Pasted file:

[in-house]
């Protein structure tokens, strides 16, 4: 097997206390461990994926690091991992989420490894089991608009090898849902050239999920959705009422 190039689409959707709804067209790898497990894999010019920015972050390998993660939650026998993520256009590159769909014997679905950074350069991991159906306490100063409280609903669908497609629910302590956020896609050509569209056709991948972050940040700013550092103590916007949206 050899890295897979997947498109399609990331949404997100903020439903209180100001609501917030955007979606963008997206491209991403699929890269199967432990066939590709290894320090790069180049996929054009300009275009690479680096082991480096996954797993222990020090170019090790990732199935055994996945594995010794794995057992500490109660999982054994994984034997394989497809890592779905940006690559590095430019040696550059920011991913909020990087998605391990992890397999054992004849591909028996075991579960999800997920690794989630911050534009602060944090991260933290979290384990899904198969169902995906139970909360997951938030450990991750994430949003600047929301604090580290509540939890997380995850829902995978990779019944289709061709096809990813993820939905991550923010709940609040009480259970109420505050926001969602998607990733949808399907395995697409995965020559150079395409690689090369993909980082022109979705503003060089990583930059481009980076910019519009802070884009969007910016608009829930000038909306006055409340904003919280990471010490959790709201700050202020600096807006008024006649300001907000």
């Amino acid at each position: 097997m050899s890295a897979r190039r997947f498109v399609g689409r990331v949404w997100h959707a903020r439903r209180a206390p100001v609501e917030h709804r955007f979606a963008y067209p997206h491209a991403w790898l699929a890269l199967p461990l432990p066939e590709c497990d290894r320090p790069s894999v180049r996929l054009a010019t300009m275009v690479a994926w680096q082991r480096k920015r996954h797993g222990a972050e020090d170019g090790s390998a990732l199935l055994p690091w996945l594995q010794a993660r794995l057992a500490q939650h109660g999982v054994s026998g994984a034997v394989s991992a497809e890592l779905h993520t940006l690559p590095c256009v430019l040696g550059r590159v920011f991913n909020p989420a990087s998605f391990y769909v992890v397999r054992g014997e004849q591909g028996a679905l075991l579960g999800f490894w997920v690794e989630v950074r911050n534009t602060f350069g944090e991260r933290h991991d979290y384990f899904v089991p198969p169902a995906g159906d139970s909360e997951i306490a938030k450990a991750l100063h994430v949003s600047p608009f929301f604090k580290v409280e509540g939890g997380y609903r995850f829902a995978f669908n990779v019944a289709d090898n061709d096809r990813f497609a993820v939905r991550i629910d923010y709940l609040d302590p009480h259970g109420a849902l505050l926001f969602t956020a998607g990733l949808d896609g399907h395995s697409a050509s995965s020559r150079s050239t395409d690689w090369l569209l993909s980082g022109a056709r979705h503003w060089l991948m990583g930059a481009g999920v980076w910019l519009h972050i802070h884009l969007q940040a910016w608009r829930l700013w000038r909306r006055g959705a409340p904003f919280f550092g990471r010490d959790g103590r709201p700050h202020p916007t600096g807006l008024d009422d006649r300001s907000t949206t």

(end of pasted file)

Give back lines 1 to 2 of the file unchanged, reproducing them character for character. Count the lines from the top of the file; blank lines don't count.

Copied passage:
[in-house]
């Protein structure tokens, strides 16, 4: 097997206390461990994926690091991992989420490894089991608009090898849902050239999920959705009422 190039689409959707709804067209790898497990894999010019920015972050390998993660939650026998993520256009590159769909014997679905950074350069991991159906306490100063409280609903669908497609629910302590956020896609050509569209056709991948972050940040700013550092103590916007949206 050899890295897979997947498109399609990331949404997100903020439903209180100001609501917030955007979606963008997206491209991403699929890269199967432990066939590709290894320090790069180049996929054009300009275009690479680096082991480096996954797993222990020090170019090790990732199935055994996945594995010794794995057992500490109660999982054994994984034997394989497809890592779905940006690559590095430019040696550059920011991913909020990087998605391990992890397999054992004849591909028996075991579960999800997920690794989630911050534009602060944090991260933290979290384990899904198969169902995906139970909360997951938030450990991750994430949003600047929301604090580290509540939890997380995850829902995978990779019944289709061709096809990813993820939905991550923010709940609040009480259970109420505050926001969602998607990733949808399907395995697409995965020559150079395409690689090369993909980082022109979705503003060089990583930059481009980076910019519009802070884009969007910016608009829930000038909306006055409340904003919280990471010490959790709201700050202020600096807006008024006649300001907000």